Kneecap Dislocation

What is Kneecap dislocation?

The kneecap, also known as the patella, is a tiny bone which sits in a groove in front of the knee located at the end of the thigh bone. When you bend or straighten your leg, the kneecap glides over the groove.

The kneecap is held in place by a group of ligaments and muscles. A dislocation occurs when these ligaments and muscles are overstretched or torn, and the kneecap slides out of the groove. Typically, this movement happens suddenly. You are likely to experience sharp pain, and you might be unable to straighten your knee after that.

Kneecap Dislocation

What is Kneecap dislocation?

The kneecap, also known as the patella, is a tiny bone which sits in a groove in front of the knee located at the end of the thigh bone. When you bend or straighten your leg, the kneecap glides over the groove.

The kneecap is held in place by a group of ligaments and muscles. A dislocation occurs when these ligaments and muscles are overstretched or torn, and the kneecap slides out of the groove. Typically, this movement happens suddenly. You are likely to experience sharp pain, and you might be unable to straighten your knee after that.

Causes and Symptoms of Kneecap Dislocation

Causes of kneecap dislocation

Here are some scenarios where a kneecap dislocation could occur:

  • A sudden and abrupt direction change while the leg is anchored firmly on the ground will put pressure on the kneecap. Too much pressure will overstretch the support tissues causing dislocation. Likely scenarios for this situation is when playing sports like soccer or basketball.
  • A fall or a direct blow to the knee will tear or overstretch the support tissues hence leading to dislocation.
  • In some people, dislocation could result from bony abnormalities in the hip, knee or shin bone.
  • Loose ligaments make joints too flexible hence predisposing the individual to patella dislocation.

Symptoms of kneecap dislocation 

  • A visibly deformed knee
  • Difficulty in straightening a bent knee 
  • Tenderness and pain in the knee
  • Swelling knee

Subsequent symptoms after the kneecap has been put back in place include:

  • Kneecap is sloppy and can move sideways excessively
  • Sensation of the knee instability of the kneecap wanting to dislocate again
  • Pain and locking in the knee if there are other concomitant injuries following the dislocation

How is it diagnosed?

The doctor will usually ask questions regarding the injury and subsequent symptoms.

  • Physical examination

Your doctor will look for deformity around the knee, and instability of the kneecap. He will also look for other underlying causes that might predispose you to dislocate your kneecap.

  • Imaging Tests

X-rays and MRI scans may be performed to confirm the diagnosis and severity of the dislocation, as well as to look for concomitant injuries in the knee.

Kneecap Dislocation

How is it diagnosed?

The doctor will usually ask questions regarding the injury and subsequent symptoms.

  • Physical examination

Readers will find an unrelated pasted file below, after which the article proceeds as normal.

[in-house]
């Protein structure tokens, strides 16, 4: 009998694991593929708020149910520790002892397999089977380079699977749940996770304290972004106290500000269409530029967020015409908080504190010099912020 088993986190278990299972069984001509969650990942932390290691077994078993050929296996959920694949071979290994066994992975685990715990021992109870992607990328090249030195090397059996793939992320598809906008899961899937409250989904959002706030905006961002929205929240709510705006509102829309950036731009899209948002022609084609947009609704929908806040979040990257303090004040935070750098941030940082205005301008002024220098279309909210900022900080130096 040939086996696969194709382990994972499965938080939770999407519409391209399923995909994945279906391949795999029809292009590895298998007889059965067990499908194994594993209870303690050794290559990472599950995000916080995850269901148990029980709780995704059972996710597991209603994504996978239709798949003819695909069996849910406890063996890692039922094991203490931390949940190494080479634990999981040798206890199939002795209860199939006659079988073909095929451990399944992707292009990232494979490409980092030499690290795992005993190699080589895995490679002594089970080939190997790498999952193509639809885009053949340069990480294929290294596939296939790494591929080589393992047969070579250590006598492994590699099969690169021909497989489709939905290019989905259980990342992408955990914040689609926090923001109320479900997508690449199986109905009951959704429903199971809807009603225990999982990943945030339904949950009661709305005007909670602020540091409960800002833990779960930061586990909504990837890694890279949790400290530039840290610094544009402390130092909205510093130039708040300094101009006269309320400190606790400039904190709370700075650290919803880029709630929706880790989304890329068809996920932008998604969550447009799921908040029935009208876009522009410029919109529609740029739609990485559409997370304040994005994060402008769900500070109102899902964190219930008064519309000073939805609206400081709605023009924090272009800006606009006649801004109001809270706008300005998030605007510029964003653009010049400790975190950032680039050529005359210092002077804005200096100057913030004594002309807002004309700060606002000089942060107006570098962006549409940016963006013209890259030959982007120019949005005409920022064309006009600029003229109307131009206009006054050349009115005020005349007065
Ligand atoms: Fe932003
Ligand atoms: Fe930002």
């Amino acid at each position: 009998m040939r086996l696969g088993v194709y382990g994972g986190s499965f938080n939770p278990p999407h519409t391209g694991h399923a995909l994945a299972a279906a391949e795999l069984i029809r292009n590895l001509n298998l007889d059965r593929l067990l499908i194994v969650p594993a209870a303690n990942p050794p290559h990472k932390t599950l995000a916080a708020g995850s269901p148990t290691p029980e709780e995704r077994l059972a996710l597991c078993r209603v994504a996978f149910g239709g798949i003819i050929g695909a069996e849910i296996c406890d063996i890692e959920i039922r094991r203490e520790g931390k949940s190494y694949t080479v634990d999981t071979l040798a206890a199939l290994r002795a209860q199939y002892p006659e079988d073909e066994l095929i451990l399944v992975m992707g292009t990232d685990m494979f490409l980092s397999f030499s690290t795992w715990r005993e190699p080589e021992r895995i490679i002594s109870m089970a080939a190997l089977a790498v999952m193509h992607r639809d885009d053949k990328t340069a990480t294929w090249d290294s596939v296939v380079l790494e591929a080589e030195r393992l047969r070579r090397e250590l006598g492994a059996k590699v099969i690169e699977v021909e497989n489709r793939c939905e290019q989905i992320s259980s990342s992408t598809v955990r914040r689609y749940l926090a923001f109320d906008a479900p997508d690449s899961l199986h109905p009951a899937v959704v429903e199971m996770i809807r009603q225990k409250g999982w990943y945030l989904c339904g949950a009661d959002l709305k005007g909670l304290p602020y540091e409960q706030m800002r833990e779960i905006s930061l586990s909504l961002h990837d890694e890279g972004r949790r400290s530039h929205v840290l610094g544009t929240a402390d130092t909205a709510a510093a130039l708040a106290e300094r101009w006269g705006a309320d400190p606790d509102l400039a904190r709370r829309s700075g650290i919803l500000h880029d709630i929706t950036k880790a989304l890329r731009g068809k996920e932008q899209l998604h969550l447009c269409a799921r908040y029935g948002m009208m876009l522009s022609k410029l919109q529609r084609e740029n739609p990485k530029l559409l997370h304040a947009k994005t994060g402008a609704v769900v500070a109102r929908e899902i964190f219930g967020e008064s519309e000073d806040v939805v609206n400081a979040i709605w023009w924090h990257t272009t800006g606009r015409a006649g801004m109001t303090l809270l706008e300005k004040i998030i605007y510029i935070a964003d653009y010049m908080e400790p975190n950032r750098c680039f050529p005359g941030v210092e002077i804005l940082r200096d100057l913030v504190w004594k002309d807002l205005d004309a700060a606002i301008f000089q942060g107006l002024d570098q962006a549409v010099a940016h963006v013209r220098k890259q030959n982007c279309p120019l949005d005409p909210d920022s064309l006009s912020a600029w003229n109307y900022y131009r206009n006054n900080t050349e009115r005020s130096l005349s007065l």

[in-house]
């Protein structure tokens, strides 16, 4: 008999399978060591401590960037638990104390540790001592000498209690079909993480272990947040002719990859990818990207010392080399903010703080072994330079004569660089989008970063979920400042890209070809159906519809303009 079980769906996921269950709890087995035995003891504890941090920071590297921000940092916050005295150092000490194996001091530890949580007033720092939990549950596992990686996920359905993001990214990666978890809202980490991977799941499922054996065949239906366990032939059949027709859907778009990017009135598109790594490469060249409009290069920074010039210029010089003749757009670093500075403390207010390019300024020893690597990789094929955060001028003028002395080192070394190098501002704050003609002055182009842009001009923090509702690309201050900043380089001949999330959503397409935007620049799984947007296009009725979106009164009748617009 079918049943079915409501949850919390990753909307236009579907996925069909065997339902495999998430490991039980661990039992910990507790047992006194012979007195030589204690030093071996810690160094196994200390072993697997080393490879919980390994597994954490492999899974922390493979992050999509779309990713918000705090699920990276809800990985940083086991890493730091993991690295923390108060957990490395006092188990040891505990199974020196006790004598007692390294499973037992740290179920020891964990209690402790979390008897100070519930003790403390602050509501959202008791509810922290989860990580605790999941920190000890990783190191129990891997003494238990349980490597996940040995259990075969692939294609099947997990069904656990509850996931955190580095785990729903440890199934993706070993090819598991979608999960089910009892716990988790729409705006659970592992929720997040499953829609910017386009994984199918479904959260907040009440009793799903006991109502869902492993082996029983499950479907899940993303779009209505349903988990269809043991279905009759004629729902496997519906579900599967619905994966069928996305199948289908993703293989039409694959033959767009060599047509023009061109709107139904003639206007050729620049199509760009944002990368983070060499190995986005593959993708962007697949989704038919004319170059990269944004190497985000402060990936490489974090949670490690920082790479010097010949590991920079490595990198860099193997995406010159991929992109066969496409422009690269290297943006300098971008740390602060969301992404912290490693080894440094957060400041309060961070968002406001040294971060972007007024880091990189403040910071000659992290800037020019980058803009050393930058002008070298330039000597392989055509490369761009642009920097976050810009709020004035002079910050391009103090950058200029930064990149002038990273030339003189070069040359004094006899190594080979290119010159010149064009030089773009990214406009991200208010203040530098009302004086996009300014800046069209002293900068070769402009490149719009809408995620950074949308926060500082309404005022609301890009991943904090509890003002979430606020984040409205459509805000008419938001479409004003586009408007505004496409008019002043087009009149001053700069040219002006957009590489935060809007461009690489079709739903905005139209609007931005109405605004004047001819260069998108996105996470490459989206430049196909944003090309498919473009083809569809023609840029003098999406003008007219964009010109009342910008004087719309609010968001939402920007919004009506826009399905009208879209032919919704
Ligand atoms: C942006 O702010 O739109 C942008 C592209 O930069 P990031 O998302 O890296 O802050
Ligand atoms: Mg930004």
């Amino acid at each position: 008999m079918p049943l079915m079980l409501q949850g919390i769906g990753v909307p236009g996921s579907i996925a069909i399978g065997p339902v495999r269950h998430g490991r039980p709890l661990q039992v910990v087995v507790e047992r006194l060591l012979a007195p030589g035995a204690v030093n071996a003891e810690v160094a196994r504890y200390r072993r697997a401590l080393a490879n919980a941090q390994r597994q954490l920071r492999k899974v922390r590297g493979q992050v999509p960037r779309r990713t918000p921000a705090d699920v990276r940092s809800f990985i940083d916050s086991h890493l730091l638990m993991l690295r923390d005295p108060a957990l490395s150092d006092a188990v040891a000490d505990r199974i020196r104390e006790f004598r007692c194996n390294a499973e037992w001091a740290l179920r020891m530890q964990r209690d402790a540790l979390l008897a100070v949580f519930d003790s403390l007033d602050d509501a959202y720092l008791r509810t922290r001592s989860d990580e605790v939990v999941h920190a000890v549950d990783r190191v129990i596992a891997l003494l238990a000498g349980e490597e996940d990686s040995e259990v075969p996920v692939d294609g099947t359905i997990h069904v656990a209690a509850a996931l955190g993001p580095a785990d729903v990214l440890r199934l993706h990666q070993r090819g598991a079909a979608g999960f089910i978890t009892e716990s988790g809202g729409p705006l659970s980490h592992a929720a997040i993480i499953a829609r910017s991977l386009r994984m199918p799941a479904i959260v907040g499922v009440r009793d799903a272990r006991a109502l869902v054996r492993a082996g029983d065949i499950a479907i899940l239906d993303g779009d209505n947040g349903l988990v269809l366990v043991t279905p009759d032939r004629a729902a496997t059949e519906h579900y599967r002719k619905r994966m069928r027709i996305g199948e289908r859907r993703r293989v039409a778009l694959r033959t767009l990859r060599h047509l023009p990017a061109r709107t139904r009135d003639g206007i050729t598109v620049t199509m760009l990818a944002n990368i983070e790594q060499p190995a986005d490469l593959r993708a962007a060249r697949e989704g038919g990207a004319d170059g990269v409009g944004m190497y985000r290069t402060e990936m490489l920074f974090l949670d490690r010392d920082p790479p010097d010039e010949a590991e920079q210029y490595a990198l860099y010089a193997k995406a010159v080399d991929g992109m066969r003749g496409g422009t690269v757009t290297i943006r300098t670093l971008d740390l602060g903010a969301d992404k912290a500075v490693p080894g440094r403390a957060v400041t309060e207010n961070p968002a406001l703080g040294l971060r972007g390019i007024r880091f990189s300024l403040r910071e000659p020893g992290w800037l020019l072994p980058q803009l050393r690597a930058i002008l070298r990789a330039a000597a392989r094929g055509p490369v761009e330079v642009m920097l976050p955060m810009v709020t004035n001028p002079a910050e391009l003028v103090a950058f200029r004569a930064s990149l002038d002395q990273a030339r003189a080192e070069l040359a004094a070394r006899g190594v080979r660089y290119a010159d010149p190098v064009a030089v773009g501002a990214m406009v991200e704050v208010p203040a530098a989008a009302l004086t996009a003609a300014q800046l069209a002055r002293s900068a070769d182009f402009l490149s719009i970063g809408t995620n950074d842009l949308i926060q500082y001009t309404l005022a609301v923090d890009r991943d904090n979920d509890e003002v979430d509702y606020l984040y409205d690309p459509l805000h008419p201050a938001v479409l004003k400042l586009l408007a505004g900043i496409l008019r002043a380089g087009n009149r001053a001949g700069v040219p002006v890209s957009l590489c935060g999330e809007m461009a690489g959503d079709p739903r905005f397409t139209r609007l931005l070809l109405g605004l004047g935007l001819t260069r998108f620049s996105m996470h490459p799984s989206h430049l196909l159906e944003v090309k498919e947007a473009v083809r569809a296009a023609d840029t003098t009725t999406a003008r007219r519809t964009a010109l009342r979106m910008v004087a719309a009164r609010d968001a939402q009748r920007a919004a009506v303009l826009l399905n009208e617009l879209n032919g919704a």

Your doctor will look for deformity around the knee, and instability of the kneecap. He will also look for other underlying causes that might predispose you to dislocate your kneecap.

  • Imaging Tests

X-rays and MRI scans may be performed to confirm the diagnosis and severity of the dislocation, as well as to look for concomitant injuries in the knee.

Kneecap Dislocation

Treatment Options

There is a range of options for treating kneecap dislocation based on the extent and severity of the injury. The typical treatment is non-surgical where the kneecap is manipulated back into place, then followed by a period of splinting physiotherapy.

Keep in mind that if your condition requires surgery, your Orthopaedic Surgeon should always educate you on:

  • Risks of the surgery
  • How to prepare for a surgery
  • What will be required for post-op care

Patella manipulation
This involves relocating the kneecap back into its normal position.

Physiotherapy
Physiotherapy aims to strengthen the muscles that hold the kneecap in position, so as to compensate for the torn ligaments that usually stabilise the kneecap. Physiotherapy can also help to correct underlying functional abnormalities with knee and hip muscles which may predispose one to dislocating their kneecap.

Knee Reconstruction Surgery
In recurrent cases of knee dislocations, surgery may be required to stabilize the kneecap. This usually involves reconstructing the torn ligament known as the Medial Patello Femoral Ligament (MPFL). In cases where there is severe underlying bony deformity, your surgeon may have to cut and realign the bone or deepen the groove in which the kneecap normally sits.

Disclaimer

Shoulder | Elbow Orthopaedic Group does not endorse any treatments, procedures, products, or physicians that are referenced in this article. This information is provided as an educational service and is not intended to serve as medical advice. Anyone seeking specific orthopaedic advice or assistance should consult his or her Orthopaedic Surgeon.

If you have any queries, please do not hesitate to contact us at [email protected]

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